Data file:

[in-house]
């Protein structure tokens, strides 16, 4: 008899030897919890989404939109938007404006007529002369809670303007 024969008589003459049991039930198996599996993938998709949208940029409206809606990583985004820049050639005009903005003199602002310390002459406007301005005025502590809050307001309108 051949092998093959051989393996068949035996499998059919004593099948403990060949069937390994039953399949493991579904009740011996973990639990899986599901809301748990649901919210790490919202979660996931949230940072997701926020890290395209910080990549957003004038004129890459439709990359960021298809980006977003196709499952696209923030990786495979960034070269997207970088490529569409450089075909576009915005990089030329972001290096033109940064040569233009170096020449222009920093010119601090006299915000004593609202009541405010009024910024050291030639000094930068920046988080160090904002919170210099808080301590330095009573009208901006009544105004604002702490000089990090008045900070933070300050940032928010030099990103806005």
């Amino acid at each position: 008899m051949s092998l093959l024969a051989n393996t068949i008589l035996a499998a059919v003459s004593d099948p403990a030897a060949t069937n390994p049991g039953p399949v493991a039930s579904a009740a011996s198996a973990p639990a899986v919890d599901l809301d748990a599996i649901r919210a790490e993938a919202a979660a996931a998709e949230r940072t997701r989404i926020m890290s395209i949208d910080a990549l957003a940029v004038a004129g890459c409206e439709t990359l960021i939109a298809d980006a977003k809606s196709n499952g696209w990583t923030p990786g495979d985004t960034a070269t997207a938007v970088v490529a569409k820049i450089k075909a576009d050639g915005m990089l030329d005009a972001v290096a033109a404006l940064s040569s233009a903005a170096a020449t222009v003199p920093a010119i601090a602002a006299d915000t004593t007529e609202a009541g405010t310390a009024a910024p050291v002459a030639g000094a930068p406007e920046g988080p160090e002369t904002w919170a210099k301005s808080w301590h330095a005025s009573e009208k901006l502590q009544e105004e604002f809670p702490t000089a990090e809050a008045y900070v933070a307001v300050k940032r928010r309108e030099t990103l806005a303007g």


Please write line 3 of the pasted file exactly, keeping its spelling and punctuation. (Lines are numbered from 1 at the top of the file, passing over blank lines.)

């Amino acid at each position: 008899m051949s092998l093959l024969a051989n393996t068949i008589l035996a499998a059919v003459s004593d099948p403990a030897a060949t069937n390994p049991g039953p399949v493991a039930s579904a009740a011996s198996a973990p639990a899986v919890d599901l809301d748990a599996i649901r919210a790490e993938a919202a979660a996931a998709e949230r940072t997701r989404i926020m890290s395209i949208d910080a990549l957003a940029v004038a004129g890459c409206e439709t990359l960021i939109a298809d980006a977003k809606s196709n499952g696209w990583t923030p990786g495979d985004t960034a070269t997207a938007v970088v490529a569409k820049i450089k075909a576009d050639g915005m990089l030329d005009a972001v290096a033109a404006l940064s040569s233009a903005a170096a020449t222009v003199p920093a010119i601090a602002a006299d915000t004593t007529e609202a009541g405010t310390a009024a910024p050291v002459a030639g000094a930068p406007e920046g988080p160090e002369t904002w919170a210099k301005s808080w301590h330095a005025s009573e009208k901006l502590q009544e105004e604002f809670p702490t000089a990090e809050a008045y900070v933070a307001v300050k940032r928010r309108e030099t990103l806005a303007g």